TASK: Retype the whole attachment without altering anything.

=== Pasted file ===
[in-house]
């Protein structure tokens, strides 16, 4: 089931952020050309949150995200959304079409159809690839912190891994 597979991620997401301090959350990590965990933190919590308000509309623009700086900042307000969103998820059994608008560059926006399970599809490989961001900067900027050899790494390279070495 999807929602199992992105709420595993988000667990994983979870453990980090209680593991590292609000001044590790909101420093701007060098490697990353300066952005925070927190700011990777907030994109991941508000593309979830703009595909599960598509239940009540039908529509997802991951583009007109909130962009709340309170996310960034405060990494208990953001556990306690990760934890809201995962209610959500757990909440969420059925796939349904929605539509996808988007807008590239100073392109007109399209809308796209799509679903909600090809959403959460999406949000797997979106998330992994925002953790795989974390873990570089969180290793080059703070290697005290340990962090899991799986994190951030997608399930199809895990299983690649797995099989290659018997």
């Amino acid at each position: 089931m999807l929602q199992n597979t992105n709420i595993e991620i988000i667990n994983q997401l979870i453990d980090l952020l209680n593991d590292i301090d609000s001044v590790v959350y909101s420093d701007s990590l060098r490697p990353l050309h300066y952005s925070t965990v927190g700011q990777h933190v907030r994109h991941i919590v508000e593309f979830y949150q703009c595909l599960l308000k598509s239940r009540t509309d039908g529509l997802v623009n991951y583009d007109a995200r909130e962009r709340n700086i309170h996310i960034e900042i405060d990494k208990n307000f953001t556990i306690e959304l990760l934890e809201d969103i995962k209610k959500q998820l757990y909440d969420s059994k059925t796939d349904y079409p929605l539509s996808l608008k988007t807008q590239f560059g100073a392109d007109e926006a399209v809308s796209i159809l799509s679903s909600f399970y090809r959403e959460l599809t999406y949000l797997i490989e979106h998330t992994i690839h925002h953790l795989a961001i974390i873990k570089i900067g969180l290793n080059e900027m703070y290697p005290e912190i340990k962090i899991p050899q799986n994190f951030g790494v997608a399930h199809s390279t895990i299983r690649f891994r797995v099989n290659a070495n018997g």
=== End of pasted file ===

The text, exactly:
[in-house]
């Protein structure tokens, strides 16, 4: 089931952020050309949150995200959304079409159809690839912190891994 597979991620997401301090959350990590965990933190919590308000509309623009700086900042307000969103998820059994608008560059926006399970599809490989961001900067900027050899790494390279070495 999807929602199992992105709420595993988000667990994983979870453990980090209680593991590292609000001044590790909101420093701007060098490697990353300066952005925070927190700011990777907030994109991941508000593309979830703009595909599960598509239940009540039908529509997802991951583009007109909130962009709340309170996310960034405060990494208990953001556990306690990760934890809201995962209610959500757990909440969420059925796939349904929605539509996808988007807008590239100073392109007109399209809308796209799509679903909600090809959403959460999406949000797997979106998330992994925002953790795989974390873990570089969180290793080059703070290697005290340990962090899991799986994190951030997608399930199809895990299983690649797995099989290659018997």
């Amino acid at each position: 089931m999807l929602q199992n597979t992105n709420i595993e991620i988000i667990n994983q997401l979870i453990d980090l952020l209680n593991d590292i301090d609000s001044v590790v959350y909101s420093d701007s990590l060098r490697p990353l050309h300066y952005s925070t965990v927190g700011q990777h933190v907030r994109h991941i919590v508000e593309f979830y949150q703009c595909l599960l308000k598509s239940r009540t509309d039908g529509l997802v623009n991951y583009d007109a995200r909130e962009r709340n700086i309170h996310i960034e900042i405060d990494k208990n307000f953001t556990i306690e959304l990760l934890e809201d969103i995962k209610k959500q998820l757990y909440d969420s059994k059925t796939d349904y079409p929605l539509s996808l608008k988007t807008q590239f560059g100073a392109d007109e926006a399209v809308s796209i159809l799509s679903s909600f399970y090809r959403e959460l599809t999406y949000l797997i490989e979106h998330t992994i690839h925002h953790l795989a961001i974390i873990k570089i900067g969180l290793n080059e900027m703070y290697p005290e912190i340990k962090i899991p050899q799986n994190f951030g790494v997608a399930h199809s390279t895990i299983r690649f891994r797995v099989n290659a070495n018997g």